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Getting Help for Social Anxiety

Despite the comfort and ease of online interactions, there is no shortcut to happiness or to meaningful relationships for people with social anxiety disorder. Research shows that higher levels of social anxiety are synonymous with less satisfaction in relationships, so even if a real relationship develops subsequent to an online encounter, the chances of it being successful will be reduced if the social phobia is not addressed.

To increase their chances of a positive outcome in relationship-related endeavors, people who experience the disabling symptoms of social anxiety should seek out treatment for their condition. Inpatient and outpatient programs for anxiety disorders are available through licensed mental health treatment centers, and in general these programs enjoy a high rate of success.

Recovery services will be specifically tailored to the needs of the socially anxious, which in most cases means a healing program centered around cognitive behavioral therapy (CBT), the preferred evidence-based choice for the treatment of social phobia. Therapists will introduce patients to this powerful method for retraining the brain to react differently to situations that normally trigger anxiety, and CBT sessions will likely be included in both formal treatment and aftercare.

Other services offered may include group and family therapy, where the barriers that prevent people with social anxiety from interacting openly and honestly with peers and loved ones can be addressed, and perhaps at least partially dismantled. Holistic healing practices are excellent for managing stress and anxiety and may be introduced as well, and a limited amount of exposure therapy may be provided to help patients incrementally reduce their anxiety in specific social situations.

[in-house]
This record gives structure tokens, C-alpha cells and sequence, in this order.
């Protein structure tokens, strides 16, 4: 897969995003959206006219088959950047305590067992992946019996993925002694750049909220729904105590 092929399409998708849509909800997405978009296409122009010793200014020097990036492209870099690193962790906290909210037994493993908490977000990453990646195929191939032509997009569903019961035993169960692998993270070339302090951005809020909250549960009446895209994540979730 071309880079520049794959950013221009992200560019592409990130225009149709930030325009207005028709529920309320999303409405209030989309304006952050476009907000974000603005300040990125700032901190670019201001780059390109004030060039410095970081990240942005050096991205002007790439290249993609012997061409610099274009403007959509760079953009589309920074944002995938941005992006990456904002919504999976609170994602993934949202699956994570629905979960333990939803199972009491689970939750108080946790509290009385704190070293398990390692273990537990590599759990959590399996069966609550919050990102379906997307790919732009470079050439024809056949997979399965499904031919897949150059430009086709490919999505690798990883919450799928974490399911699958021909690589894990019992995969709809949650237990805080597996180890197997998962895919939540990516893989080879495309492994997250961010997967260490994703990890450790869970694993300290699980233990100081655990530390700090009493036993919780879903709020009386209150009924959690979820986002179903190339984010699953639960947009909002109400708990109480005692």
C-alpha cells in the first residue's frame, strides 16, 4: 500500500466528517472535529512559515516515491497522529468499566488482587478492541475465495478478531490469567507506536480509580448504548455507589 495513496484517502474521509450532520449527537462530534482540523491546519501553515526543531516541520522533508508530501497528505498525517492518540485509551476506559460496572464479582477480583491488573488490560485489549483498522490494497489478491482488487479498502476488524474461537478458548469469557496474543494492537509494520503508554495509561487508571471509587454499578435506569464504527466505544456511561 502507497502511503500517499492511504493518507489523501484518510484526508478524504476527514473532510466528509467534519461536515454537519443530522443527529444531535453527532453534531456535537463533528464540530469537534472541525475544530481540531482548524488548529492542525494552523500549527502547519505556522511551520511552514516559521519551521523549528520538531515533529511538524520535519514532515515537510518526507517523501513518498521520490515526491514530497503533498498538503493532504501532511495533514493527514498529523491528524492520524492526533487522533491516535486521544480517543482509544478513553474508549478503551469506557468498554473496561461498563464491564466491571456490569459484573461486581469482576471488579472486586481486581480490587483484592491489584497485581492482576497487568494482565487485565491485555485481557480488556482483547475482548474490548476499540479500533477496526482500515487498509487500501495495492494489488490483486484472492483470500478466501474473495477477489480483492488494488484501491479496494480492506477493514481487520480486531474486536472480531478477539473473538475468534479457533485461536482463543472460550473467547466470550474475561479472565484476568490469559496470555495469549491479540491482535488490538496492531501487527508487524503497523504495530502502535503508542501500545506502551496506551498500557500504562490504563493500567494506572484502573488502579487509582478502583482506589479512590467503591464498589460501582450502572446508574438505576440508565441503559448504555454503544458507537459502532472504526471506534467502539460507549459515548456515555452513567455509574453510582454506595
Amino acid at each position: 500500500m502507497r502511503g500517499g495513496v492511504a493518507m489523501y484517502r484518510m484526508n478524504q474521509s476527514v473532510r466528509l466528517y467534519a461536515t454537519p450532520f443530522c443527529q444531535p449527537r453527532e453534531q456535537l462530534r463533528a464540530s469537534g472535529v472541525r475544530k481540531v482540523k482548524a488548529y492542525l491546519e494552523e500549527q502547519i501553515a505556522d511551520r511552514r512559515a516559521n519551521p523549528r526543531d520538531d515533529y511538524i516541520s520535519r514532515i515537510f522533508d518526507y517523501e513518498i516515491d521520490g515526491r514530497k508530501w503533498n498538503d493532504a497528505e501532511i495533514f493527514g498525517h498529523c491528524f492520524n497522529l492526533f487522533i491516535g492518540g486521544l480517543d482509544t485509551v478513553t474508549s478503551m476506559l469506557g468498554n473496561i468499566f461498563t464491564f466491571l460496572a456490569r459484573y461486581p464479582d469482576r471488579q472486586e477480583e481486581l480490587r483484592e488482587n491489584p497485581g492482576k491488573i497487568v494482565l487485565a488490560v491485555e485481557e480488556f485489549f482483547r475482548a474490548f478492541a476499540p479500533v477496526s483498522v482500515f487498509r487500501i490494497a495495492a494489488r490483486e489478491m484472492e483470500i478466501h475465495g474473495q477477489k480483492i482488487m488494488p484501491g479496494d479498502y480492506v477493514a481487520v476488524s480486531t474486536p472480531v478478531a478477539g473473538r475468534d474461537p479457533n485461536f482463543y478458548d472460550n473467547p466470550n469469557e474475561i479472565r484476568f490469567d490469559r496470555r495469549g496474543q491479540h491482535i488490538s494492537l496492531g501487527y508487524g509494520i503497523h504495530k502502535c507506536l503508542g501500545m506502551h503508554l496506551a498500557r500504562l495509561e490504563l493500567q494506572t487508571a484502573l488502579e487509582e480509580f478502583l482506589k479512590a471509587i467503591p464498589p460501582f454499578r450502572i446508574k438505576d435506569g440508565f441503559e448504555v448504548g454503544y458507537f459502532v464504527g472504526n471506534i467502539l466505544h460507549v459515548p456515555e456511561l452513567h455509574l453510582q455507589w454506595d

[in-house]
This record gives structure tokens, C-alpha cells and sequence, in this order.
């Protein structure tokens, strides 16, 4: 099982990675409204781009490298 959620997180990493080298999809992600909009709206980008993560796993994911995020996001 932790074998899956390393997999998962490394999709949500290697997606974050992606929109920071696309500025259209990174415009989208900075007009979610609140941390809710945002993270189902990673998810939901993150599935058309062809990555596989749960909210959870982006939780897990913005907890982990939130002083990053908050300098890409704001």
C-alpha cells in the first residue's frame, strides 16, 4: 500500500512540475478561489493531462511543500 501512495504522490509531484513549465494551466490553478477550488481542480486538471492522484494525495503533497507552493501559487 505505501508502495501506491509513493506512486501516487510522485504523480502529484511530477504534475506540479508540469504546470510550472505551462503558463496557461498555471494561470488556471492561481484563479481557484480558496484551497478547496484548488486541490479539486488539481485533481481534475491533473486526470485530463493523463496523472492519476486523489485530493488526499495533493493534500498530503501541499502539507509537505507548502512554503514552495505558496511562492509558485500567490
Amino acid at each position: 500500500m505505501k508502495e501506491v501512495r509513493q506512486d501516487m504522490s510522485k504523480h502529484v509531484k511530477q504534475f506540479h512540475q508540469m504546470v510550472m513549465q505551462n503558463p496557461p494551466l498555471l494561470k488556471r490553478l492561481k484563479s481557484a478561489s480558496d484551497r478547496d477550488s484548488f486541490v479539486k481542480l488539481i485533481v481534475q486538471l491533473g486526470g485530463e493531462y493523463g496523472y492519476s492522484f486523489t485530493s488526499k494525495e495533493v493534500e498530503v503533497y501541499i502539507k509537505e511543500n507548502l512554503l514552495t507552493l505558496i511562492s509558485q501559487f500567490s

Medications may also be prescribed, with antidepressants in the SSRI category as the preferred choice for most patients. People who take antidepressants for social anxiety often report a lessening of the intensity of their symptoms, which makes it easier to face their fears and apply practical strategies learned in therapy to real-life situations.

It should be noted that about four-fifths of men and women who suffer from social anxiety will experience other psychiatric issues as well, most often depression and/or other anxiety disorders. This is yet another reason to seek inpatient or outpatient treatment for social anxiety, since the presence of other disorders can complicate recovery if treatment is not comprehensive and multifaceted.

Through psychotherapy and other forms of treatment, people with social anxiety disorder can overcome their most severe symptoms, and as their social success increases their self-confidence and self-esteem will as well. Ultimately, they should have a good chance of forming meaningful relationships with other people, including the romantic relationships they have craved and desired for so long.